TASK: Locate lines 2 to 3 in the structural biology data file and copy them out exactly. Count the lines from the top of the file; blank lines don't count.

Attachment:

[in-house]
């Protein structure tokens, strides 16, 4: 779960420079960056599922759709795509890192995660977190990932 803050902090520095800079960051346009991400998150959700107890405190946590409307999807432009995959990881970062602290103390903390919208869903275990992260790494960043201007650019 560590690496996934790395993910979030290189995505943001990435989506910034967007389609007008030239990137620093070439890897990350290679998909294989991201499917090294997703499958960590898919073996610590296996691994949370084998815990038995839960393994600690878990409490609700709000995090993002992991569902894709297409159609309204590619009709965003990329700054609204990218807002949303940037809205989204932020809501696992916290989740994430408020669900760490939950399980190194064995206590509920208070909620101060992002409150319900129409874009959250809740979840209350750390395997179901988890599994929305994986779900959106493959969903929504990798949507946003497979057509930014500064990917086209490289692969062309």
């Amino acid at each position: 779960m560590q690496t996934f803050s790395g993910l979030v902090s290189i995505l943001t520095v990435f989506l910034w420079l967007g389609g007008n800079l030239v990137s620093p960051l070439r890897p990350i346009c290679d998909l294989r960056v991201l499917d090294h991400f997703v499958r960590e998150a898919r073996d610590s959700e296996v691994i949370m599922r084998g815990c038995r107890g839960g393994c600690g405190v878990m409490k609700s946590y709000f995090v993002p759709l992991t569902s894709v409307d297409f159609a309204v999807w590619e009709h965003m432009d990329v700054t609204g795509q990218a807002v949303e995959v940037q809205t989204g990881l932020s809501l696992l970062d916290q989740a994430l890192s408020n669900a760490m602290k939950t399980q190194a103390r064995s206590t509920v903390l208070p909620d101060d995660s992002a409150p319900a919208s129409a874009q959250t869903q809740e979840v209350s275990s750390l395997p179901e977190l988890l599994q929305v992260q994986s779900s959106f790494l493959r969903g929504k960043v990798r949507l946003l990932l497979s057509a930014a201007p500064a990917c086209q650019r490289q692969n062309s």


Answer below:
């Protein structure tokens, strides 16, 4: 779960420079960056599922759709795509890192995660977190990932 803050902090520095800079960051346009991400998150959700107890405190946590409307999807432009995959990881970062602290103390903390919208869903275990992260790494960043201007650019 560590690496996934790395993910979030290189995505943001990435989506910034967007389609007008030239990137620093070439890897990350290679998909294989991201499917090294997703499958960590898919073996610590296996691994949370084998815990038995839960393994600690878990409490609700709000995090993002992991569902894709297409159609309204590619009709965003990329700054609204990218807002949303940037809205989204932020809501696992916290989740994430408020669900760490939950399980190194064995206590509920208070909620101060992002409150319900129409874009959250809740979840209350750390395997179901988890599994929305994986779900959106493959969903929504990798949507946003497979057509930014500064990917086209490289692969062309």
């Amino acid at each position: 779960m560590q690496t996934f803050s790395g993910l979030v902090s290189i995505l943001t520095v990435f989506l910034w420079l967007g389609g007008n800079l030239v990137s620093p960051l070439r890897p990350i346009c290679d998909l294989r960056v991201l499917d090294h991400f997703v499958r960590e998150a898919r073996d610590s959700e296996v691994i949370m599922r084998g815990c038995r107890g839960g393994c600690g405190v878990m409490k609700s946590y709000f995090v993002p759709l992991t569902s894709v409307d297409f159609a309204v999807w590619e009709h965003m432009d990329v700054t609204g795509q990218a807002v949303e995959v940037q809205t989204g990881l932020s809501l696992l970062d916290q989740a994430l890192s408020n669900a760490m602290k939950t399980q190194a103390r064995s206590t509920v903390l208070p909620d101060d995660s992002a409150p319900a919208s129409a874009q959250t869903q809740e979840v209350s275990s750390l395997p179901e977190l988890l599994q929305v992260q994986s779900s959106f790494l493959r969903g929504k960043v990798r949507l946003l990932l497979s057509a930014a201007p500064a990917c086209q650019r490289q692969n062309s």